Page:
Sure, I’d help out at night – on the rare occasions where I was actually home before 10pm. Weekends? A dicey proposition as well. It was not unheard of for me to learn at 5:00pm on a Friday I’d be spending a large part of my weekend behind a desk.
Pretty much the only time I could be relied on to participate was when my son woke up in the morning, usually between 5:00 and 5:30am. So I’d wake up with him – and by wake up I mean change him, feed him, and watch him play, while I fell asleep on the couch for a few extra Zs. By the time I got to the office, I felt like I had already put in a full day.
After realizing early on that it would be impossible to make the changes needed within the system I was in, I put a plan into action to make a career move. There were two complicating factors. First, I knew that if I left my firm and went to another one, I was risking running into the same issues. The life of an attorney is unpredictable. Clients can make demands at all hours of the day, there are hearings and trials to prepare for, and there’s a decent amount of travel. I didn’t feel that law firm life offered me the guarantees I needed.
So what about going in-house? Sure, it was attractive. No billable hours, no clients, more predictability. But that brings up the second issue: money. Being a corporate defense attorney can be soul-crushing and leave little time for anything else in your life. But it paid well. This change would require a pay cut.
After about another year, I was really ready to make a move. I learned about an opportunity to do a secondment – going to work on-site for a client, but being paid as a law firm associate. I took the opportunity and was able to switch gears for a year. When I was working 9am to 5pm, home for bedtime, and around on the weekends, I was much, much happier.
But that year ended way too soon, and I was back where I started. It took me about another 6 months to find something permanent. Sure, financial sacrifices would have to be made, and it added to my commute. But with a new in-house job, I would have a set schedule and generally free weekends.
I made the jump in June 2017, and 2.5 years later, I’m still here. Working, but also helping my son navigate the challenges he’s facing.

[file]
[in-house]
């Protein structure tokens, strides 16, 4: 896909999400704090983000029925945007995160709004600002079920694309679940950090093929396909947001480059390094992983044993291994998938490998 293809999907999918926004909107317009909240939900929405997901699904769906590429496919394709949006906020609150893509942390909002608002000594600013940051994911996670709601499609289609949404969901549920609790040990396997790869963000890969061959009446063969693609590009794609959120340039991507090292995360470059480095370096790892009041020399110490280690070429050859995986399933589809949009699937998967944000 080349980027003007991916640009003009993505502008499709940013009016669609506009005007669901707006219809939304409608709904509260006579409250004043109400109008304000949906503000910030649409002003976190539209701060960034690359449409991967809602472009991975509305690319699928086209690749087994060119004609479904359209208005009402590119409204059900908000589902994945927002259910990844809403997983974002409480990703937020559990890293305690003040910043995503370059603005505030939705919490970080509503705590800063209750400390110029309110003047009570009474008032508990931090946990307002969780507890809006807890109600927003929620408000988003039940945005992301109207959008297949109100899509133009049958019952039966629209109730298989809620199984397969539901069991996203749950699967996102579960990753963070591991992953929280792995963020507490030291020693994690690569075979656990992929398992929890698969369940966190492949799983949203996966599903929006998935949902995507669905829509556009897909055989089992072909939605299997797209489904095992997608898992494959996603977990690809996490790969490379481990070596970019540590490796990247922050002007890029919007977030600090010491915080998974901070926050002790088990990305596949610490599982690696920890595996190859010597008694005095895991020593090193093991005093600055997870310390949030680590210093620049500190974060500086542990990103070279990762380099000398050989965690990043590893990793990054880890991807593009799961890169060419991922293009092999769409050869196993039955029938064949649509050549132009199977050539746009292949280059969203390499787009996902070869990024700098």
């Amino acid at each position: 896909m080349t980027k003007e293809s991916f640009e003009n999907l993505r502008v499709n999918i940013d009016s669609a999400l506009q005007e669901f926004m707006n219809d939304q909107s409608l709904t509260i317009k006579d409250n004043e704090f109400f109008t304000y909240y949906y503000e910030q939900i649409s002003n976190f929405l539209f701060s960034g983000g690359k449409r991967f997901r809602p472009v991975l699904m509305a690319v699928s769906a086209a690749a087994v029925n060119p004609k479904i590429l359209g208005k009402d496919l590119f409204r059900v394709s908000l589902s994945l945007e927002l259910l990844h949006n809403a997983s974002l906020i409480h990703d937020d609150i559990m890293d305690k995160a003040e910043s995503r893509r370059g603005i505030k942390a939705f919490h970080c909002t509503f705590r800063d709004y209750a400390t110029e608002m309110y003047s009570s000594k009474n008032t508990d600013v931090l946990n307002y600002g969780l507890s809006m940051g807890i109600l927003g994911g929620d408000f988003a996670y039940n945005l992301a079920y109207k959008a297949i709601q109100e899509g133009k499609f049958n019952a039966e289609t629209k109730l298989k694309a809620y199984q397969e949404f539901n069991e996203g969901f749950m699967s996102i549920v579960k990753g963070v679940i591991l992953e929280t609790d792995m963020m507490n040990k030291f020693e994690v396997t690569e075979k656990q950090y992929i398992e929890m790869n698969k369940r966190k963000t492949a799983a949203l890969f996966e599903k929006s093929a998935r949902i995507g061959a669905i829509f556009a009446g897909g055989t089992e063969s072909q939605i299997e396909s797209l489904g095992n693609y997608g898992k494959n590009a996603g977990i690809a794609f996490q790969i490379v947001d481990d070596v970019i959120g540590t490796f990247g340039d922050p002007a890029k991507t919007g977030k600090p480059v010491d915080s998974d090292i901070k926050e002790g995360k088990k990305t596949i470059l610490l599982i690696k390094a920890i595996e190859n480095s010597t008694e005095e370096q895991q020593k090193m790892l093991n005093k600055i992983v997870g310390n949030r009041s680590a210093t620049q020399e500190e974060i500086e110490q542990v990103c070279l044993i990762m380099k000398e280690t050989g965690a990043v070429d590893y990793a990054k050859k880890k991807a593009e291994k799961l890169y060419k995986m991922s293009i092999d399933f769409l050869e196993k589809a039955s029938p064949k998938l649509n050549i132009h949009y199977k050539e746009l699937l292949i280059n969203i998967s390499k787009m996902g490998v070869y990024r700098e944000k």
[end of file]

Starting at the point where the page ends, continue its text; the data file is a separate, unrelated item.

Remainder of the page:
So, that’s my story for now. But before I go, there is something I’d like to explain: it’s called Autism Spectrum Disorder for a reason. No two people with it (or any other disability) are the same. And no two families managing though it have the same experience.
Whatever your situation, whatever the challenges, remember that no one else can truly understand what you’re facing. But we all can listen, we can encourage, and we can support one another through it.
Bryan Levine lives in New Jersey and works in New York City in Compliance for Citigroup, having previously been a litigation associate at law firms in Washington, D.C. and New York. Bryan’s focus on work-life balance came after his son was diagnosed with Autism Spectrum Disorder at 26 months. Realizing the challenges his son would face – physically, socially and emotionally – Bryan put a plan into action to alter the balance between his work and home life, to become a more active, engaged dad and advocate for his son. He is one of the co-creators of Mindful Return’s Balancing Career with a Special Needs Child.
If you need more help getting your head in a better place to return to work after maternity leave, join us for the next session of Mindful Return.
Want more practical tips on working parenthood? Check out my book, Back to Work After Baby: How to Plan and Navigate a Mindful Return from Maternity Leave